How To Obtain More Referrals From Pediatricians
- Volume 24 - Issue 5 - May 2011
- 5467 reads
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In addition to visits to offices, you might try mailings with cover letters and practice brochures that include thorough descriptions of the pediatric services you offer. While mailings can save the time and effort of a visit to an office, there is no substitute for meeting the doctors. Doctors are far more likely to refer to someone they know and having a face to put with a name can go a long way to making sure you are the first name they think of when they need a pediatric podiatrist.
Harnessing The Referral Potential Of The Internet
Another excellent method of gaining more exposure to pediatricians is to develop a Web site for your practice and make sure to include aspects of pediatrics in the information you provide on the site. If you already have a Web site, take a look at how much pediatrics you highlight. If that is an aspect of your practice that you want to grow, increase the amount of content on your site about the care of children’s feet.
Search engines will find your practice quicker and rank it higher in browsers if there are more references to pediatrics and/or pediatric conditions. As many patients who are using the Internet today to help them find medical information and to choose doctors, almost as many physicians use search engines to find resources for their patients when they may not have someone readily available.
With Web site development, you get multiple audiences for your effort. Once you and your practice are a presence on the Web, you will benefit from all those who search and find your practice. This may be patients searching on their own or doctors searching on behalf of their patients.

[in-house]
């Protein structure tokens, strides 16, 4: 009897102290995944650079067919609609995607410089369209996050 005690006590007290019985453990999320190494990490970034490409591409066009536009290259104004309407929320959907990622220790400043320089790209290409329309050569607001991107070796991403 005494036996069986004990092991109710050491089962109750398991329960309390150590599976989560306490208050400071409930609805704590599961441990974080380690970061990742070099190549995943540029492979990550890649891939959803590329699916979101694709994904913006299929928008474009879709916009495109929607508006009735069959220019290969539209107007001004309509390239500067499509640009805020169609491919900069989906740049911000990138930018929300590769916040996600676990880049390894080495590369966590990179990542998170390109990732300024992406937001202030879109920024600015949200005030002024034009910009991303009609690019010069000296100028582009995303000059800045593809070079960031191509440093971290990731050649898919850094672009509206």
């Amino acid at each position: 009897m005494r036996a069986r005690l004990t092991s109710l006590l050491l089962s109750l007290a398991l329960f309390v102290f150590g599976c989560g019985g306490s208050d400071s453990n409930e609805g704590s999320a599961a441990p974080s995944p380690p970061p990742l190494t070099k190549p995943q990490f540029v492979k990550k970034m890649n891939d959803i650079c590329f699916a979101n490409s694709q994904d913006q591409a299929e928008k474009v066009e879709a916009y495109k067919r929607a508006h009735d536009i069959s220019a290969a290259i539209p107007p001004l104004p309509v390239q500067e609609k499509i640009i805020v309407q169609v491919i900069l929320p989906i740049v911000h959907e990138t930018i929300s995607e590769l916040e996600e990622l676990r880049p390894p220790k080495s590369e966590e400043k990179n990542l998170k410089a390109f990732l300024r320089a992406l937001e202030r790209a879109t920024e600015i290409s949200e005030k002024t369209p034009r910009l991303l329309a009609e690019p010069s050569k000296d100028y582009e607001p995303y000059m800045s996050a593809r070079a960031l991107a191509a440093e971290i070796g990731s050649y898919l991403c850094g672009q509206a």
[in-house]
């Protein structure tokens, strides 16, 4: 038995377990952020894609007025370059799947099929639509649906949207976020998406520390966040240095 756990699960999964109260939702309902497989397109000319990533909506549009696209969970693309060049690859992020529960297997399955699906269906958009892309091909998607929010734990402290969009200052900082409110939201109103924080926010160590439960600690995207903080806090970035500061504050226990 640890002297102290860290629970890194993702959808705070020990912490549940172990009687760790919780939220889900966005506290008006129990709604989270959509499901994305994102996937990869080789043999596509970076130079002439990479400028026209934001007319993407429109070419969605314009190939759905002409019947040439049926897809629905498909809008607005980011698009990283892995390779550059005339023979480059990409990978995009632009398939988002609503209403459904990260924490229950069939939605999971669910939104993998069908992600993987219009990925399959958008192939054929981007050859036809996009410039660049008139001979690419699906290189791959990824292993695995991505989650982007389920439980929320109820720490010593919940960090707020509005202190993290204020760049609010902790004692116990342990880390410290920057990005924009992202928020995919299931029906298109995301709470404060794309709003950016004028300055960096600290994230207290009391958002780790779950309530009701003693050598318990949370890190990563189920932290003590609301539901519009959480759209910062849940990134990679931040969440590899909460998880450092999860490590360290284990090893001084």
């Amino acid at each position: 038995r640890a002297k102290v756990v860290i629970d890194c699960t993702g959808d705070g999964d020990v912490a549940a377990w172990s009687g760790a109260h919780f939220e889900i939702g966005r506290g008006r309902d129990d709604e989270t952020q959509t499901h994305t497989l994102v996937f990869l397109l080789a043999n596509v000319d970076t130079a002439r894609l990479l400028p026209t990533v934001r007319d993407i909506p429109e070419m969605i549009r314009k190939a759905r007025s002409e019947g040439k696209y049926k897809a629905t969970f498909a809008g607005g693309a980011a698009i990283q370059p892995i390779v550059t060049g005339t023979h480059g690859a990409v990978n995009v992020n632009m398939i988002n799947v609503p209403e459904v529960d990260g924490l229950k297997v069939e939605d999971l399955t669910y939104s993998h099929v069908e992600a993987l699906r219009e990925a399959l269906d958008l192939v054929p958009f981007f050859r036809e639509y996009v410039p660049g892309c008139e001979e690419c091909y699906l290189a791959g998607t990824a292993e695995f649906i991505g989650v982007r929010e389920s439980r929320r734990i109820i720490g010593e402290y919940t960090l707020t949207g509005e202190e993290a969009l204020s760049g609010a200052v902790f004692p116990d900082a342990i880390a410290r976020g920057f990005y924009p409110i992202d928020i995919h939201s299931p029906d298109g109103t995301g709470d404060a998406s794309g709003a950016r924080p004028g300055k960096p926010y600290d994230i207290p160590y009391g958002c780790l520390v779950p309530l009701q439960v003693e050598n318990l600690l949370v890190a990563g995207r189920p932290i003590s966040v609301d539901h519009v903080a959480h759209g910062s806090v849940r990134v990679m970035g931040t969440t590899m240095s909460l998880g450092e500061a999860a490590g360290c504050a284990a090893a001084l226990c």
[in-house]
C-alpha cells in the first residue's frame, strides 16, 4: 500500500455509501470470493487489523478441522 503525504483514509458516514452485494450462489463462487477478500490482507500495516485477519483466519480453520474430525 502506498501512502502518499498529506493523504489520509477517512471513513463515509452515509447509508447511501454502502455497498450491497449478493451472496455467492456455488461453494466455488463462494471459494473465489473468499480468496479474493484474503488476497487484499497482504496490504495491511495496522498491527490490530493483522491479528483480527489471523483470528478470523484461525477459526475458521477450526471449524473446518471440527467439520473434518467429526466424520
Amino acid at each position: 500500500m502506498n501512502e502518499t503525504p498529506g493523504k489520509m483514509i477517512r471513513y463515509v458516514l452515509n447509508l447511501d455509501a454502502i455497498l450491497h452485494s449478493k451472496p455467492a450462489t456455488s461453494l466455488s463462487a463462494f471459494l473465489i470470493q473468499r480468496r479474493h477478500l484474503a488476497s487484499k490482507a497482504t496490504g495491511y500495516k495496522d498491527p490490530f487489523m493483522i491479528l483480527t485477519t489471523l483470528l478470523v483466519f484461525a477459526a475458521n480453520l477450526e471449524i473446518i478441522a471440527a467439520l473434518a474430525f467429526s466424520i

Why Writing Consultation Reports Is Imperative
Perhaps the most powerful way to increase referrals from pediatricians and the one that I have found most effective in my practices is to write and send consultation reports to pediatricians and other practitioners who refer patients to you.
Each time a doctor refers you a patient, send him or her a report of your findings and recommendations for that child. There are many ways to produce these reports, whether you use dictation systems, word processing templates or handwritten letters. The important thing is to do the reports and not get too behind in completing them or having your staff complete them. If you are backed up and have too many to complete, you will never catch up. Part of the value of these reports is that you send them in a timely fashion so the referring doctor has the benefit of your specialist evaluation and recommendations.
Develop simple forms and templates you can complete in small amounts of free time. Then designate a staff member to produce the finished document on a computer. You can then read it over and sign at the end of the day or week, and get it out to the referring doctor. Sometimes for practices I work with frequently, I will save a stamp and fax the consultation report or e-mail it as an attachment to the office. Your content reaches them even sooner this way.
I have found that the enemy of doing these reports successfully is to make them too complicated. It will take too much of your time to produce and it is likely more information than the referring pediatrician needs or wants. If you are concise and focused, the doctor is more likely to read it, absorb the information and remember it the next time he or she sees a similar patient. Work to find user-friendly methods to stay on top of these reports and get them out to the referring doctors. I have found this a very successful way to continue to receive referrals from these practices.